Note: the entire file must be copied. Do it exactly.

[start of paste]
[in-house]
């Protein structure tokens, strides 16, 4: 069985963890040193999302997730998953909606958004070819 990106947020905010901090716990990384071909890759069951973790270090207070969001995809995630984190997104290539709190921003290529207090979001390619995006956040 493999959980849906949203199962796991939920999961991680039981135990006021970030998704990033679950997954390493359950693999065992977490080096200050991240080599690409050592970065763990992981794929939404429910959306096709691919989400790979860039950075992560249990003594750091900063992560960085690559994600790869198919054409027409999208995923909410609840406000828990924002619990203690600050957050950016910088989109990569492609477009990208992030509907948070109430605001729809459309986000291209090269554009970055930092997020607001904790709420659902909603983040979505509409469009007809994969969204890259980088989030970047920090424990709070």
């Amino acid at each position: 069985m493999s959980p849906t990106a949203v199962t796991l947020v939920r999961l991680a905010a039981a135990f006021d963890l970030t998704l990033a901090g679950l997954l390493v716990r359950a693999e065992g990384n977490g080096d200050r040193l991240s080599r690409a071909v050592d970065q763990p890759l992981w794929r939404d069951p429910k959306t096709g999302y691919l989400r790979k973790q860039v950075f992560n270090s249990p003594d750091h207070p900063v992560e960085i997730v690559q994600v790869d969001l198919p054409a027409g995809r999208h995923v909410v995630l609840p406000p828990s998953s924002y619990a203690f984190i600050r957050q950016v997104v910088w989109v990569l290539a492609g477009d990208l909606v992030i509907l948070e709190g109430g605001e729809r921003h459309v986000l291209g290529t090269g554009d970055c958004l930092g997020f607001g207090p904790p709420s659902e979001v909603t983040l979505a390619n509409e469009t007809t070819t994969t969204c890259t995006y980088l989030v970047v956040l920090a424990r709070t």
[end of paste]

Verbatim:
[in-house]
């Protein structure tokens, strides 16, 4: 069985963890040193999302997730998953909606958004070819 990106947020905010901090716990990384071909890759069951973790270090207070969001995809995630984190997104290539709190921003290529207090979001390619995006956040 493999959980849906949203199962796991939920999961991680039981135990006021970030998704990033679950997954390493359950693999065992977490080096200050991240080599690409050592970065763990992981794929939404429910959306096709691919989400790979860039950075992560249990003594750091900063992560960085690559994600790869198919054409027409999208995923909410609840406000828990924002619990203690600050957050950016910088989109990569492609477009990208992030509907948070109430605001729809459309986000291209090269554009970055930092997020607001904790709420659902909603983040979505509409469009007809994969969204890259980088989030970047920090424990709070």
């Amino acid at each position: 069985m493999s959980p849906t990106a949203v199962t796991l947020v939920r999961l991680a905010a039981a135990f006021d963890l970030t998704l990033a901090g679950l997954l390493v716990r359950a693999e065992g990384n977490g080096d200050r040193l991240s080599r690409a071909v050592d970065q763990p890759l992981w794929r939404d069951p429910k959306t096709g999302y691919l989400r790979k973790q860039v950075f992560n270090s249990p003594d750091h207070p900063v992560e960085i997730v690559q994600v790869d969001l198919p054409a027409g995809r999208h995923v909410v995630l609840p406000p828990s998953s924002y619990a203690f984190i600050r957050q950016v997104v910088w989109v990569l290539a492609g477009d990208l909606v992030i509907l948070e709190g109430g605001e729809r921003h459309v986000l291209g290529t090269g554009d970055c958004l930092g997020f607001g207090p904790p709420s659902e979001v909603t983040l979505a390619n509409e469009t007809t070819t994969t969204c890259t995006y980088l989030v970047v956040l920090a424990r709070t």